WHEN the gunmen began to slaughter his family, 11-year-old Ali el-Sayed says he fell to the floor of his home, soaking his clothes with his brother's blood to fool the killers into thinking he was dead.
THE Syrian boy tried to stop himself from trembling, even as the gunmen killed his parents and all four of his siblings, one by one.
The youngest to die was Ali's brother, 6-year-old Nader. His small body bore two bullet holes -- one in his head, another in his back.
"I put my brother's blood all over me and acted like I was dead," Ali said on Wednesday, his voice steady and matter-of-fact, five days after the killing spree that left him both an orphan and an only child.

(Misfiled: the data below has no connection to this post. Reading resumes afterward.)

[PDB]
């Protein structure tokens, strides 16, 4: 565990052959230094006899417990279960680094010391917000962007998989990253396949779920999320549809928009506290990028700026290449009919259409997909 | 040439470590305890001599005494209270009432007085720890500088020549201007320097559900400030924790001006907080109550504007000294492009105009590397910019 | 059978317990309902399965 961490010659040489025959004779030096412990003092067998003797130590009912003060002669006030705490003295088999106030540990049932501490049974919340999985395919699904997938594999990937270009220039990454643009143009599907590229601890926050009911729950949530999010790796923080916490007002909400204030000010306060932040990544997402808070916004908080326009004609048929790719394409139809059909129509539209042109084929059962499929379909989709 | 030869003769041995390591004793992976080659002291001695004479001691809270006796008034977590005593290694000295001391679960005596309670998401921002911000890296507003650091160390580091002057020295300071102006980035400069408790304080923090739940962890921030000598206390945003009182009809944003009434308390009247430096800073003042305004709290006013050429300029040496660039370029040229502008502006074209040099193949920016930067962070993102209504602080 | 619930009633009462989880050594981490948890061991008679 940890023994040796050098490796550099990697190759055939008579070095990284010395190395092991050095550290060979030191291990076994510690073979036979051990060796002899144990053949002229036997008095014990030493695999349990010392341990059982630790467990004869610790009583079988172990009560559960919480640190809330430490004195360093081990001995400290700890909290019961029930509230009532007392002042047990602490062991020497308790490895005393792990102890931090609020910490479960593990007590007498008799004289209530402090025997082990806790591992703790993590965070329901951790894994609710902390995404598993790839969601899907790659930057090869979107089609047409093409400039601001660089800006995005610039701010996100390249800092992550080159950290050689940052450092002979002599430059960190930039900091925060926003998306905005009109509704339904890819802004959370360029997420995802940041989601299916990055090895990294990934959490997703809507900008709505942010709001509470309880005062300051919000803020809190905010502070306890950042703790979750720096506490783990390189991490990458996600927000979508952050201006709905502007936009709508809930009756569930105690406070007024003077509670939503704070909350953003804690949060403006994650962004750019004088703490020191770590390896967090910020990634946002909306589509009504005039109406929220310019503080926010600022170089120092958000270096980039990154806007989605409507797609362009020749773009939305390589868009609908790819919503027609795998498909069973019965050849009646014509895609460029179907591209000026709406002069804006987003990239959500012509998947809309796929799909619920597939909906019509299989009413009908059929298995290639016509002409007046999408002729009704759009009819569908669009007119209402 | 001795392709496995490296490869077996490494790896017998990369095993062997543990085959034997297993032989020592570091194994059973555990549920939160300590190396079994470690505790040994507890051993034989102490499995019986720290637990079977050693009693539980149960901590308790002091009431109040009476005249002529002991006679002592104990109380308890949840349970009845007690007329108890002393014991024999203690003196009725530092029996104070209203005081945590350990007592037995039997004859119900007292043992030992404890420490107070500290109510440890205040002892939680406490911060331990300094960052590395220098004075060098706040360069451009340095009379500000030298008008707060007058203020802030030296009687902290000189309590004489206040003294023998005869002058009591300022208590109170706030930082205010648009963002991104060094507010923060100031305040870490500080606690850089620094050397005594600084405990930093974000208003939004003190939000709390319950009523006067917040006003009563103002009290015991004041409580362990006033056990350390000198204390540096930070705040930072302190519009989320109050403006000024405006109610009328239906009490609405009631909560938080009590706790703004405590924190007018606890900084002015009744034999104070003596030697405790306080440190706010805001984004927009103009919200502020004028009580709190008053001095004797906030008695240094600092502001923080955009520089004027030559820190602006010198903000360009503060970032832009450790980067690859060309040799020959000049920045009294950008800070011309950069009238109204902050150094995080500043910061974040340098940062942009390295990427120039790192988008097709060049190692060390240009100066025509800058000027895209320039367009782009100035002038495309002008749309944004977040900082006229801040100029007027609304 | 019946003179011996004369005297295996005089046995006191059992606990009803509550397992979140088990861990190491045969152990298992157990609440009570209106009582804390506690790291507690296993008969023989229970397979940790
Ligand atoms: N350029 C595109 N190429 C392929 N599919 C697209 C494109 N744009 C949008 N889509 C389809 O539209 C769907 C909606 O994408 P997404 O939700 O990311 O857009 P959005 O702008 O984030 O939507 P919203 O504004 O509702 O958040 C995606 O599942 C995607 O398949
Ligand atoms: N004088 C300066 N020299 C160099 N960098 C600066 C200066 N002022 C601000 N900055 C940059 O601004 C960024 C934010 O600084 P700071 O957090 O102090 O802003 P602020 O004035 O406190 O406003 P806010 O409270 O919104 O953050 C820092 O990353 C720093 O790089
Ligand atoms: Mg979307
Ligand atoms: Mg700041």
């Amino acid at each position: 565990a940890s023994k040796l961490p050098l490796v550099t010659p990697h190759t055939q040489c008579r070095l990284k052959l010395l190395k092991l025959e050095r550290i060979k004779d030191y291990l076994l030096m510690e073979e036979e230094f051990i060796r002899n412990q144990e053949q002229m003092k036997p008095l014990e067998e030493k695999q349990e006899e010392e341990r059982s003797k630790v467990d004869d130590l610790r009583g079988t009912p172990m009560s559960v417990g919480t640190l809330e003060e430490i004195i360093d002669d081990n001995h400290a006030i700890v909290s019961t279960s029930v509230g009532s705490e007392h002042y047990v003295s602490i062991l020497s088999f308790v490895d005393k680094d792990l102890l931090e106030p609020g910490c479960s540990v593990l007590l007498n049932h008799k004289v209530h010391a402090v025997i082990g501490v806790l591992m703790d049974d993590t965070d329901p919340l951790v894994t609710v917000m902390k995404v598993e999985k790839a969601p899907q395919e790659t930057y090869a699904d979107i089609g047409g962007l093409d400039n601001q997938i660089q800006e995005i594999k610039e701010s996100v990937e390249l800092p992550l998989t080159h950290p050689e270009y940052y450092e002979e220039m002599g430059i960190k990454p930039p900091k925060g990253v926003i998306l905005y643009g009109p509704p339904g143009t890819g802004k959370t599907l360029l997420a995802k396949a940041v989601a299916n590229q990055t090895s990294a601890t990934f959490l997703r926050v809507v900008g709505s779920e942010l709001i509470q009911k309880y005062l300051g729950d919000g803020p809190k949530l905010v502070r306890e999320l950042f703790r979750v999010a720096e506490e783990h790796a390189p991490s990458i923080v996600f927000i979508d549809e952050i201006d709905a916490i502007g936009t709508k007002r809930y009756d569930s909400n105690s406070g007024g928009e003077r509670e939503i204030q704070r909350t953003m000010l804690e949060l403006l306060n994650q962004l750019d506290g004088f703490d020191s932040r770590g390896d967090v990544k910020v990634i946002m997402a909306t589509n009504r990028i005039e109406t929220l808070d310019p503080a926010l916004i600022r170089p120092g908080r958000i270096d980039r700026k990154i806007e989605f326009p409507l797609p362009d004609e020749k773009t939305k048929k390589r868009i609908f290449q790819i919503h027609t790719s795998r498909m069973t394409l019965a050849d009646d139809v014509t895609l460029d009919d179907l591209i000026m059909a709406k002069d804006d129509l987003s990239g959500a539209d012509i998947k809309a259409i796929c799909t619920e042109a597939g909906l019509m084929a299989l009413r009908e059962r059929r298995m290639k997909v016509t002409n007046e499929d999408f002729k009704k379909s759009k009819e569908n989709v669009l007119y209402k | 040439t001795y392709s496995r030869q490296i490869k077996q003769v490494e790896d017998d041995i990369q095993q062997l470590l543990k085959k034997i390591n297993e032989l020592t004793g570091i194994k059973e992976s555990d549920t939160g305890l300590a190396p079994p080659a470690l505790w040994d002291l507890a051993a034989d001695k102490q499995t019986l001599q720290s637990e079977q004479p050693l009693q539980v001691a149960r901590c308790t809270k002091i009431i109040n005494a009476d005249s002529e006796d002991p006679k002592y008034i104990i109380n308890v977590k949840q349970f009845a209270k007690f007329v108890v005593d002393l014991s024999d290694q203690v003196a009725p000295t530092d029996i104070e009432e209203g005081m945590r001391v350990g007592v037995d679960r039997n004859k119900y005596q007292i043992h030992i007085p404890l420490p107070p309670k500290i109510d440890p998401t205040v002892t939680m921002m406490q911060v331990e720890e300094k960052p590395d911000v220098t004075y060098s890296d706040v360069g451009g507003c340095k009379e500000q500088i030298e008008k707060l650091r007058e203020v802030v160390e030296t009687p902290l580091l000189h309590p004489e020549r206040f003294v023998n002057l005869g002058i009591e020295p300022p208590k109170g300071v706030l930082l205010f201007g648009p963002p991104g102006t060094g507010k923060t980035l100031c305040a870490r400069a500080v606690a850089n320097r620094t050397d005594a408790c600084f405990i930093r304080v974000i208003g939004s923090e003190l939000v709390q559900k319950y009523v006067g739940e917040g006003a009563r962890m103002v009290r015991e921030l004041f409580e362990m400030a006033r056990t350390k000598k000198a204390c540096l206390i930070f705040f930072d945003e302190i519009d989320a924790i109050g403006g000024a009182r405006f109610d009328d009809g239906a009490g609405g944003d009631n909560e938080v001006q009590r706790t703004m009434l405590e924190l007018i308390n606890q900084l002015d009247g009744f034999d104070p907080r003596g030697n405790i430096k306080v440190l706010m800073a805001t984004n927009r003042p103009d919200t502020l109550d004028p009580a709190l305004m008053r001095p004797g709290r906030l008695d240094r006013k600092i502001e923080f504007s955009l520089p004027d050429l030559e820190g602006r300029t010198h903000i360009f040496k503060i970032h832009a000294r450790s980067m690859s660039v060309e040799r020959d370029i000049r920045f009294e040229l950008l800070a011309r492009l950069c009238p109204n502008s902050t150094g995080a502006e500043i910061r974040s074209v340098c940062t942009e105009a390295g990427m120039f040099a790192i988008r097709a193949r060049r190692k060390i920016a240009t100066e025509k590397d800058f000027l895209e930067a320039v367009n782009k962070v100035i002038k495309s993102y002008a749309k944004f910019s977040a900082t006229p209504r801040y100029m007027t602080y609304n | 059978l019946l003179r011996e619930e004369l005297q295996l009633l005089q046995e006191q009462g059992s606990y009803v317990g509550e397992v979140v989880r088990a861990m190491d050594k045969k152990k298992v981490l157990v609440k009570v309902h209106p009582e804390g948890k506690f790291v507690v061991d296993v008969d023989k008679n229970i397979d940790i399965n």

Ali is one of the few survivors of a weekend massacre in Houla, a collection of poor farming villages and olive groves in Syria's central Homs province.
More than 100 people were killed, many of them women and children who were shot or stabbed in their houses.
The killings brought immediate, worldwide condemnation of President Bashar al-Assad, who has unleashed a violent crackdown on an uprising that began in March 2011. Activists say as many as 13,000 people have been killed.
UN investigators and witnesses blame at least some of the Houla killings on gunmen known as shabiha who operate on behalf of Assad.
According to the UN, most of the victims were shot at close range. The attackers appeared to be targeting the most vulnerable people, such as children and the elderly, to terrorise the population.
The regime denies any responsibility for the Houla killings, blaming them on terrorists.